0

The full content of Annals is available to subscribers

Subscribe/Learn More  >
Articles |

Occult Cancer in Patients with Acute Pulmonary Embolism

JOEL M. GORE, M.D.; JONATHAN S. APPELBAUM, M.D.; HARRY L. GREENE, M.D.; LEWIS DEXTER, M.D.; and JAMES E. DALEN, M.D.
[+] Article and Author Information

▸Requests for reprints should be addressed to Joel M. Gore, M.D.; Department of Medicine, University of Massachusetts Medical School; Worcester, MA 01605.


Worcester and Boston, Massachusetts


© 1982 American College of PhysiciansAmerican College of Physicians


Ann Intern Med. 1982;96(5):556-560. doi:10.7326/0003-4819-96-5-556
Text Size: A A A

An association between venous thrombosis and cancer was first suggested by Trousseau, and has been confirmed by multiple postmortem studies. Clinical studies have shown that thrombophlebitis migrans may occur before malignancies become clinically evident, and therefore serves as a clue to occult cancer. A relation between occult cancer and the commoner deep venous thrombosis and pulmonary embolism has not been established. We ascertained the incidence of cancer before and after pulmonary embolism was diagnosed by pulmonary angiography in 128 patients. The incidence of cancer before pulmonary embolism (12%) was essentially the same as that in a comparison group of patients without pulmonary embolism (10%). In the 2 years after pulmonary angiography, however, cancer was diagnosed in 13 patients with pulmonary embolism in contrast to no patients in the comparison group (p < 0.001). The most frequent cancers involved the lung, gastrointestinal tract, breast, and uterus. The malignancies were nearly always occult when pulmonary embolism occurred. These findings indicate that pulmonary embolism with or without overt deep venous thrombosis should alert the clinician to consider occult cancer.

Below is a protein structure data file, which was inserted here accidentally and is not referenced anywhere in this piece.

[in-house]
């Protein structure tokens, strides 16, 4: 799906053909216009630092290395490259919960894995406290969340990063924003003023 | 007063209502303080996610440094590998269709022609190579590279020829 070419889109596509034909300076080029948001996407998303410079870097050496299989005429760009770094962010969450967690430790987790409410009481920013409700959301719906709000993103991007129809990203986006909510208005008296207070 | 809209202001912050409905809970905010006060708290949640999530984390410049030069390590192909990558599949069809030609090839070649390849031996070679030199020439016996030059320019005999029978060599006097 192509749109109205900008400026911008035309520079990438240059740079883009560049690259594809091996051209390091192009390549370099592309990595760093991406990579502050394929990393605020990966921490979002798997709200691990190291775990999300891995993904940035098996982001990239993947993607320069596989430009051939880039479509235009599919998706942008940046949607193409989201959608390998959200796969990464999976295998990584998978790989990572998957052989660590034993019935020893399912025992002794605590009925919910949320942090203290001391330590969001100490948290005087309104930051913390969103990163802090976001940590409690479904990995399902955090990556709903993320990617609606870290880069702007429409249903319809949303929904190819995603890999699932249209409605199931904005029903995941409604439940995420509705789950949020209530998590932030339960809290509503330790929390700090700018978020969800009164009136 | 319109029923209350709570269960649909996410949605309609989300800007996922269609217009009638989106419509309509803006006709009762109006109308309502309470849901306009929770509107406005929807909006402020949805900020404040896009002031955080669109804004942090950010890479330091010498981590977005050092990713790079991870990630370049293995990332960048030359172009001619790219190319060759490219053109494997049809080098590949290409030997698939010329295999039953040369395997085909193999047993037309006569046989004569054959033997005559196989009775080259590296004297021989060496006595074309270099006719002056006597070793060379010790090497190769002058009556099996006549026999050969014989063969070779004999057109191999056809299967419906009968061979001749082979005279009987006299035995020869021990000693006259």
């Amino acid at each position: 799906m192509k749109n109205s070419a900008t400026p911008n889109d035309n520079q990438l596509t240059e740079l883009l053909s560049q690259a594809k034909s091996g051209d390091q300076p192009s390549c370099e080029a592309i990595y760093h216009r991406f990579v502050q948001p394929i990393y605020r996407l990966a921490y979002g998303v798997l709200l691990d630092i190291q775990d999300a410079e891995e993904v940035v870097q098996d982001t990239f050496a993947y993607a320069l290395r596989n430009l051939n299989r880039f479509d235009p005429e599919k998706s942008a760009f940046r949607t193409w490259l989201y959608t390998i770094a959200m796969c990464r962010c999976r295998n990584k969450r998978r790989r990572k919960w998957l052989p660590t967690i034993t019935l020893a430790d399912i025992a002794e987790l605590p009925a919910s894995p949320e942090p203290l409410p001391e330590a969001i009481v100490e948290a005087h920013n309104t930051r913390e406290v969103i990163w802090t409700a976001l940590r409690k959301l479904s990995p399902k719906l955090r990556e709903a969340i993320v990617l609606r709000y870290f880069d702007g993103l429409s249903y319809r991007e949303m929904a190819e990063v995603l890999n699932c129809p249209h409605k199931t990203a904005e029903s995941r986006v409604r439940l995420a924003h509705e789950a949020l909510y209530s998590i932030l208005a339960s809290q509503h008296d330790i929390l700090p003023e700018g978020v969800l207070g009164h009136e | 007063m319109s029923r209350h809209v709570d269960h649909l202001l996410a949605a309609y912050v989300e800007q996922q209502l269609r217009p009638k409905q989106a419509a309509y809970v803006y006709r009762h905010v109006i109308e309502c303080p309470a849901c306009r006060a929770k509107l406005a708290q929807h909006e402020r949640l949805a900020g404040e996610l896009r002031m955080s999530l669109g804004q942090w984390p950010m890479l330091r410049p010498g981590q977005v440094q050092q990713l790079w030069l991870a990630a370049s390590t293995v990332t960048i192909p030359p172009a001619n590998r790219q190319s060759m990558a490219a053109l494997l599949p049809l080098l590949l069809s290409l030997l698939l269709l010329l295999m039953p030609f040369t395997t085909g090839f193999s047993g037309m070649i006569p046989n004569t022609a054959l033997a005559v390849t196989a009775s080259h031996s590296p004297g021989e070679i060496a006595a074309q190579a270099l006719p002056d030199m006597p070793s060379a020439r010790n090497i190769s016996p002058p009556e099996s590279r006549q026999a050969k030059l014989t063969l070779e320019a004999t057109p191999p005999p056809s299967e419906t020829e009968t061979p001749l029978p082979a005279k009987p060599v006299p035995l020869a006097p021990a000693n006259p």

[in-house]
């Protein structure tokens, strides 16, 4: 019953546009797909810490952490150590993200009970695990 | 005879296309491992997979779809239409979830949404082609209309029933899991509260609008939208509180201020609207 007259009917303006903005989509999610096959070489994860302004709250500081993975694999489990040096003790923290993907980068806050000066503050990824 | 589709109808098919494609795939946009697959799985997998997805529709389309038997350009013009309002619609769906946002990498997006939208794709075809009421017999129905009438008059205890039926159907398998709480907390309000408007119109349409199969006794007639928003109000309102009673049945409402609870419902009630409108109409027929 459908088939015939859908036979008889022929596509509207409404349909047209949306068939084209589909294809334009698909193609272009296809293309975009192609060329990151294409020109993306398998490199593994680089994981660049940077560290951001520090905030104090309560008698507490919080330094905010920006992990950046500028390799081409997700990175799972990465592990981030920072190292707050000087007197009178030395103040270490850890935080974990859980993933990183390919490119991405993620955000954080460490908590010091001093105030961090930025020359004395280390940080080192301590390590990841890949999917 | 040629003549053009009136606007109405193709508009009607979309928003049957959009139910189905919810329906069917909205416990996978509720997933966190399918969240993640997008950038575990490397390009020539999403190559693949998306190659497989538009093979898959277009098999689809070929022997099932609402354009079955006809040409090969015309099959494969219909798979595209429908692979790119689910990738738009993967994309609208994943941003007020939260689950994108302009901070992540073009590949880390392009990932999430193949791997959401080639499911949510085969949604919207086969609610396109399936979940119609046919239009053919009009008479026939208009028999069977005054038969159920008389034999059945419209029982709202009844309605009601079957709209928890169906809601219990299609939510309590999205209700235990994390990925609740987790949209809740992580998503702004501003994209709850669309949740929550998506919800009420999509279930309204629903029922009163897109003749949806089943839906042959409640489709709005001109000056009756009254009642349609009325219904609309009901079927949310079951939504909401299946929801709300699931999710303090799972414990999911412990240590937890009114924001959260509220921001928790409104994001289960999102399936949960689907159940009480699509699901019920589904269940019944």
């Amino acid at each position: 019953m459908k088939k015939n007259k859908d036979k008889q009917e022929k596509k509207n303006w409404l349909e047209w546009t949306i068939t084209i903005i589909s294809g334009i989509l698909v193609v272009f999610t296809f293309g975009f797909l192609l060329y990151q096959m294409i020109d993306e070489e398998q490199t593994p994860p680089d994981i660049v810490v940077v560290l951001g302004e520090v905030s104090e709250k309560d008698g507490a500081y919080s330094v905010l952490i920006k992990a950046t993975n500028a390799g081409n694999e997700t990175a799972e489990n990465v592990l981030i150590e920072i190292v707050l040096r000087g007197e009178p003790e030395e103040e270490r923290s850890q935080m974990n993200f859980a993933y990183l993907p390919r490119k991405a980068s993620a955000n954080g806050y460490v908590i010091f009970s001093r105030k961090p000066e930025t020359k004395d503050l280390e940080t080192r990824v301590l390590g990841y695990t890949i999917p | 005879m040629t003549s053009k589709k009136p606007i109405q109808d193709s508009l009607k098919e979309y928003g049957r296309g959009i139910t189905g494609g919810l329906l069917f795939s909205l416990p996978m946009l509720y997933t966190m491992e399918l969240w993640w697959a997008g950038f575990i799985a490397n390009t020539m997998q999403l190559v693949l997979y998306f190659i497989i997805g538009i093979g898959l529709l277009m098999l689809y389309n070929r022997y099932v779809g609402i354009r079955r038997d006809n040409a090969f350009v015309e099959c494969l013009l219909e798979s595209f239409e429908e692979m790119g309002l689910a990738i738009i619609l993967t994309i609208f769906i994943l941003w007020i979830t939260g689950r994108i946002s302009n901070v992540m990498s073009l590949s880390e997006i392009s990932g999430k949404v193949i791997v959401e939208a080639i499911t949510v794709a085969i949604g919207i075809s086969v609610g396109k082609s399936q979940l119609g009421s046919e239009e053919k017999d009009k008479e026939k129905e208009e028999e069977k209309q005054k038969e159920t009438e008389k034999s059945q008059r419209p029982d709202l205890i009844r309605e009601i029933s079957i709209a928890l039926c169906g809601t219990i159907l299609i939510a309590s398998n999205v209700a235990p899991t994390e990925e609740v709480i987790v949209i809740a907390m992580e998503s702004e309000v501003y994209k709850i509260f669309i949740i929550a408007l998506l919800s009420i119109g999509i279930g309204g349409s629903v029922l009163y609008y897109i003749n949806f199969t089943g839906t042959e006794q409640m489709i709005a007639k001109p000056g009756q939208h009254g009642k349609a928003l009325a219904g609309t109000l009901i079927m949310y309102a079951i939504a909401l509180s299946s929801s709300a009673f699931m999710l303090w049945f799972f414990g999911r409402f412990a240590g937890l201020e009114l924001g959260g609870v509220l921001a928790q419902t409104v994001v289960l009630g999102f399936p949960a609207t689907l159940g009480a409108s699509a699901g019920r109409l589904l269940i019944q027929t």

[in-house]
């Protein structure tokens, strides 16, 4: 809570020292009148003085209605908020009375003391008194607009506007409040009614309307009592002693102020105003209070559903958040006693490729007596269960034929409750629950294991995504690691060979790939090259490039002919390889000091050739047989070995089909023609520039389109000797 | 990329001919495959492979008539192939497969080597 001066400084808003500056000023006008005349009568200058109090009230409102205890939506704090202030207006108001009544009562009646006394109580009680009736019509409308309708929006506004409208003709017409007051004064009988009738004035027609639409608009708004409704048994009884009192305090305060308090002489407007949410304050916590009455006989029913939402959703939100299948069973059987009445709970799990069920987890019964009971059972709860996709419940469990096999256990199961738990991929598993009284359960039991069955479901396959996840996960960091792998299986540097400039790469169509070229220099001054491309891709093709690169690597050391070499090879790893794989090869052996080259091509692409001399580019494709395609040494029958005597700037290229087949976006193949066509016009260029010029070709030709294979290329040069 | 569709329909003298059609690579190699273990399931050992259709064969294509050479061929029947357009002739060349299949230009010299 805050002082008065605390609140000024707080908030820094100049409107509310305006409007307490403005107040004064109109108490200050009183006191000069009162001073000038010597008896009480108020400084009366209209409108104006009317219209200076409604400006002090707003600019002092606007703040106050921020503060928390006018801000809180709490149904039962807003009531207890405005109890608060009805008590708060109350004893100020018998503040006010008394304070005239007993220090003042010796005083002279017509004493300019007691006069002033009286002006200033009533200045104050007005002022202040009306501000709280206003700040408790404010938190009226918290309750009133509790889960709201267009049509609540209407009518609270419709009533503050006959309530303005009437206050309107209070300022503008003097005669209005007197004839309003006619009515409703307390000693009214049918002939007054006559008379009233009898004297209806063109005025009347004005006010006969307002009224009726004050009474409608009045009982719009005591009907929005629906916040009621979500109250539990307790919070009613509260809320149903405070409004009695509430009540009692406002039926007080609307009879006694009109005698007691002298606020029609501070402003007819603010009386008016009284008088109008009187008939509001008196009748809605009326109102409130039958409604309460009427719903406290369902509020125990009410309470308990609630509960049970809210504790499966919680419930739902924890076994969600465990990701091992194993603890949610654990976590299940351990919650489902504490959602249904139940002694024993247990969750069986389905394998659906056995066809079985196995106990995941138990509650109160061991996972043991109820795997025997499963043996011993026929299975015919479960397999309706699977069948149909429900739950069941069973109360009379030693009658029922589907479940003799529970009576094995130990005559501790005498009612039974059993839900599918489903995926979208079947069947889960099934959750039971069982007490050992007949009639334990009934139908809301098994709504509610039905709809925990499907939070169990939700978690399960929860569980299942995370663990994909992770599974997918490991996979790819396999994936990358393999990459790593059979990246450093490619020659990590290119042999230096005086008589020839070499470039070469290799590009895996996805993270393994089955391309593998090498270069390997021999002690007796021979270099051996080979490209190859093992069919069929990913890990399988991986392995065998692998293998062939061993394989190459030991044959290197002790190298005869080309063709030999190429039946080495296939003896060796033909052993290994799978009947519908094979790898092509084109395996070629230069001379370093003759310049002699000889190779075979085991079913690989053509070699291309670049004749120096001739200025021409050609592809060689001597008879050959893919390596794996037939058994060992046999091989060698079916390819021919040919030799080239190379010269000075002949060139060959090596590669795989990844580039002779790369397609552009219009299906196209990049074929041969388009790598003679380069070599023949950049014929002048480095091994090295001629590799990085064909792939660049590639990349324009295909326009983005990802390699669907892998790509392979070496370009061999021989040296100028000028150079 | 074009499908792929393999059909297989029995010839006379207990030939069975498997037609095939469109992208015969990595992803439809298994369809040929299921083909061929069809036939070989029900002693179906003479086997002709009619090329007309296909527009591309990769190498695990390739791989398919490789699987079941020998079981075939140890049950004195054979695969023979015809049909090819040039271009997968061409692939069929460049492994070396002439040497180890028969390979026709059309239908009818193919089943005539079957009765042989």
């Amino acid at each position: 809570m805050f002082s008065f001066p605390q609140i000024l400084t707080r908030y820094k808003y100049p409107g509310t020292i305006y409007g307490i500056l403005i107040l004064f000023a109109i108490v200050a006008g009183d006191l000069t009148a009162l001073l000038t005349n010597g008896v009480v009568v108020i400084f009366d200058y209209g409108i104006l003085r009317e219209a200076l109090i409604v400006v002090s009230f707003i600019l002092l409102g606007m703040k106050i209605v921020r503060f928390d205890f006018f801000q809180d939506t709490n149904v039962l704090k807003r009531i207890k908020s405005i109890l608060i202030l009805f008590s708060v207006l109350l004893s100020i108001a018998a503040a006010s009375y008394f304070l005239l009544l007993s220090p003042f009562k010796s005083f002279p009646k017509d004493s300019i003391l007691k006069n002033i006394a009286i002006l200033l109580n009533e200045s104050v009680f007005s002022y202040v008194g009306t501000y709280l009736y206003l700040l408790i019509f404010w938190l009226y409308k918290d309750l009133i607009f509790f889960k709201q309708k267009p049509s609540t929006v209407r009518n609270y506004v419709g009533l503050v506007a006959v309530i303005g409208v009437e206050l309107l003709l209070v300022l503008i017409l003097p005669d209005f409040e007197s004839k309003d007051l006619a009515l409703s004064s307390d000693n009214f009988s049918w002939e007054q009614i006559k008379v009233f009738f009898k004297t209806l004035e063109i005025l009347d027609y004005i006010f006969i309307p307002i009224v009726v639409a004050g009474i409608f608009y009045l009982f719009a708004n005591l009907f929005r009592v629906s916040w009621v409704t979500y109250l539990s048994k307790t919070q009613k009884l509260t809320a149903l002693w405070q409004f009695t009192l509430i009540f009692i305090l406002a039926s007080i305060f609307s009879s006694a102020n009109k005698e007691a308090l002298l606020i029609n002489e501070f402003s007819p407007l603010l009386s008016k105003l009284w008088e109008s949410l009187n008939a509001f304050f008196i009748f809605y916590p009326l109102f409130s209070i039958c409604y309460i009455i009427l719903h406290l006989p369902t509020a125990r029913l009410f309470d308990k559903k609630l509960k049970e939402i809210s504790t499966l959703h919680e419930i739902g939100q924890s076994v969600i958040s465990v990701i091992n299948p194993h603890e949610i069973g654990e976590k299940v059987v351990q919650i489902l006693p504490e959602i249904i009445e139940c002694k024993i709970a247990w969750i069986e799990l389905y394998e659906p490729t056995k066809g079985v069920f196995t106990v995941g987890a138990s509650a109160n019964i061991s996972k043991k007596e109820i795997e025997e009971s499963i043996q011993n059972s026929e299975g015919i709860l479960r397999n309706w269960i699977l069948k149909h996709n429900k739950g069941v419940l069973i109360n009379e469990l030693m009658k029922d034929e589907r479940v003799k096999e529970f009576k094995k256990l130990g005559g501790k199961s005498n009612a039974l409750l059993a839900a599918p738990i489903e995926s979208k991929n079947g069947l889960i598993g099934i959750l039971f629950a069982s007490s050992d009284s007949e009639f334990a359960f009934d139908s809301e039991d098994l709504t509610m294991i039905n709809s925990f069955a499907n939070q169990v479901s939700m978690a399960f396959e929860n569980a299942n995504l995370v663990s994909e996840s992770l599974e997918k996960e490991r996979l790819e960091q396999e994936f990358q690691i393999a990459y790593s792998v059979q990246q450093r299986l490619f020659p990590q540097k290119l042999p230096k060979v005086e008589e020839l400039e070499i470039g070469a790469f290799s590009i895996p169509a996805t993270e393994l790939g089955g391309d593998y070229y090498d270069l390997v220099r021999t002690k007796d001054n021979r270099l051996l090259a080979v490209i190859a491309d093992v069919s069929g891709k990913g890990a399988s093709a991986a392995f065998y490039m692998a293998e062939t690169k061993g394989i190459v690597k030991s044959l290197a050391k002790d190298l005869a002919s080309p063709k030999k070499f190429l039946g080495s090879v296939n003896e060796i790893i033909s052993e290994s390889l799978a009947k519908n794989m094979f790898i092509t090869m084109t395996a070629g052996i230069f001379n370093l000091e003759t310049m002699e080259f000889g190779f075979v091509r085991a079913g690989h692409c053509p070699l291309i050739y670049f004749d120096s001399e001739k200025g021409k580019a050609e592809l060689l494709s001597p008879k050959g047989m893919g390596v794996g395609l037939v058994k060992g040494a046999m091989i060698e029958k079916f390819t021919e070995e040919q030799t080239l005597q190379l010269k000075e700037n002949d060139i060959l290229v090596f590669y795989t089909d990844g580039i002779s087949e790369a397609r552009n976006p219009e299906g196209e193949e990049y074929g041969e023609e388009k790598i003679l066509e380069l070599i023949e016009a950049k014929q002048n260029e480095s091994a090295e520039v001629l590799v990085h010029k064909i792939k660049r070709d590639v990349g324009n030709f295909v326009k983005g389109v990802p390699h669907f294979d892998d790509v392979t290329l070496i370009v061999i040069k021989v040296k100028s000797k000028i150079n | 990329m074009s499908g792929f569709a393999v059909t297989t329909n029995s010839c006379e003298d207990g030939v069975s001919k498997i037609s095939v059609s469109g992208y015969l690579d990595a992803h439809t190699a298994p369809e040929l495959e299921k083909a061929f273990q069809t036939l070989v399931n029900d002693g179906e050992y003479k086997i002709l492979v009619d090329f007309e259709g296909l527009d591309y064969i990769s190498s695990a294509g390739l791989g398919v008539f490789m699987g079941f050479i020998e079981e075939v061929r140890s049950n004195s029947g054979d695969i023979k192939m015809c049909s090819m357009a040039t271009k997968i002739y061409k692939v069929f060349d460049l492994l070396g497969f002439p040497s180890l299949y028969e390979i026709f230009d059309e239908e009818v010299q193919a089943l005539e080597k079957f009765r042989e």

Figures

Tables

References

Letters

NOTE:
Citing articles are presented as examples only. In non-demo SCM6 implementation, integration with CrossRef’s "Cited By" API will populate this tab (http://www.crossref.org/citedby.html).

Comments

Submit a Comment
Submit a Comment

Summary for Patients

Clinical Slide Sets

Terms of Use

The In the Clinic® slide sets are owned and copyrighted by the American College of Physicians (ACP). All text, graphics, trademarks, and other intellectual property incorporated into the slide sets remain the sole and exclusive property of the ACP. The slide sets may be used only by the person who downloads or purchases them and only for the purpose of presenting them during not-for-profit educational activities. Users may incorporate the entire slide set or selected individual slides into their own teaching presentations but may not alter the content of the slides in any way or remove the ACP copyright notice. Users may make print copies for use as hand-outs for the audience the user is personally addressing but may not otherwise reproduce or distribute the slides by any means or media, including but not limited to sending them as e-mail attachments, posting them on Internet or Intranet sites, publishing them in meeting proceedings, or making them available for sale or distribution in any unauthorized form, without the express written permission of the ACP. Unauthorized use of the In the Clinic slide sets will constitute copyright infringement.

Toolkit

Buy Now

to gain full access to the content and tools.

Want to Subscribe?

Learn more about subscription options

Advertisement
Related Articles
Related Point of Care
Topic Collections
PubMed Articles
Forgot your password?
Enter your username and email address. We'll send you a reminder to the email address on record.
(Required)
(Required)